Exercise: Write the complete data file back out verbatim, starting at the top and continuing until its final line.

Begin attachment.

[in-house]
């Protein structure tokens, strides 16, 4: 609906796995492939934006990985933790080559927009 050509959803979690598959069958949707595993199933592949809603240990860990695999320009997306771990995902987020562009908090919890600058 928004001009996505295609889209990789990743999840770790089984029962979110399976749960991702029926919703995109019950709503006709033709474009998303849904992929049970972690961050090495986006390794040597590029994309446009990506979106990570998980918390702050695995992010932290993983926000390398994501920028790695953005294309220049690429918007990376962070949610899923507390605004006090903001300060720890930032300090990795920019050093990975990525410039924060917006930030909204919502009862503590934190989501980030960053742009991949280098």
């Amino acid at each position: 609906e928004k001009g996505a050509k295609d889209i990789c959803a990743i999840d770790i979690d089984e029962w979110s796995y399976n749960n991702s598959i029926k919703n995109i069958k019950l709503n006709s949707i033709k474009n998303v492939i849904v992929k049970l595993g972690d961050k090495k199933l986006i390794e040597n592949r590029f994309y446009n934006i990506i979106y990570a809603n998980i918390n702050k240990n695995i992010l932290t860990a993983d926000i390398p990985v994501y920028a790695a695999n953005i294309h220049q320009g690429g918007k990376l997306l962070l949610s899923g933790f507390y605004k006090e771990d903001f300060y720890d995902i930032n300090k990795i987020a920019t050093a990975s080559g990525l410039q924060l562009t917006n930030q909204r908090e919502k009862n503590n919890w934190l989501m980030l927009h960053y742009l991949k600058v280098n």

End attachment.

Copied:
[in-house]
């Protein structure tokens, strides 16, 4: 609906796995492939934006990985933790080559927009 050509959803979690598959069958949707595993199933592949809603240990860990695999320009997306771990995902987020562009908090919890600058 928004001009996505295609889209990789990743999840770790089984029962979110399976749960991702029926919703995109019950709503006709033709474009998303849904992929049970972690961050090495986006390794040597590029994309446009990506979106990570998980918390702050695995992010932290993983926000390398994501920028790695953005294309220049690429918007990376962070949610899923507390605004006090903001300060720890930032300090990795920019050093990975990525410039924060917006930030909204919502009862503590934190989501980030960053742009991949280098």
């Amino acid at each position: 609906e928004k001009g996505a050509k295609d889209i990789c959803a990743i999840d770790i979690d089984e029962w979110s796995y399976n749960n991702s598959i029926k919703n995109i069958k019950l709503n006709s949707i033709k474009n998303v492939i849904v992929k049970l595993g972690d961050k090495k199933l986006i390794e040597n592949r590029f994309y446009n934006i990506i979106y990570a809603n998980i918390n702050k240990n695995i992010l932290t860990a993983d926000i390398p990985v994501y920028a790695a695999n953005i294309h220049q320009g690429g918007k990376l997306l962070l949610s899923g933790f507390y605004k006090e771990d903001f300060y720890d995902i930032n300090k990795i987020a920019t050093a990975s080559g990525l410039q924060l562009t917006n930030q909204r908090e919502k009862n503590n919890w934190l989501m980030l927009h960053y742009l991949k600058v280098n």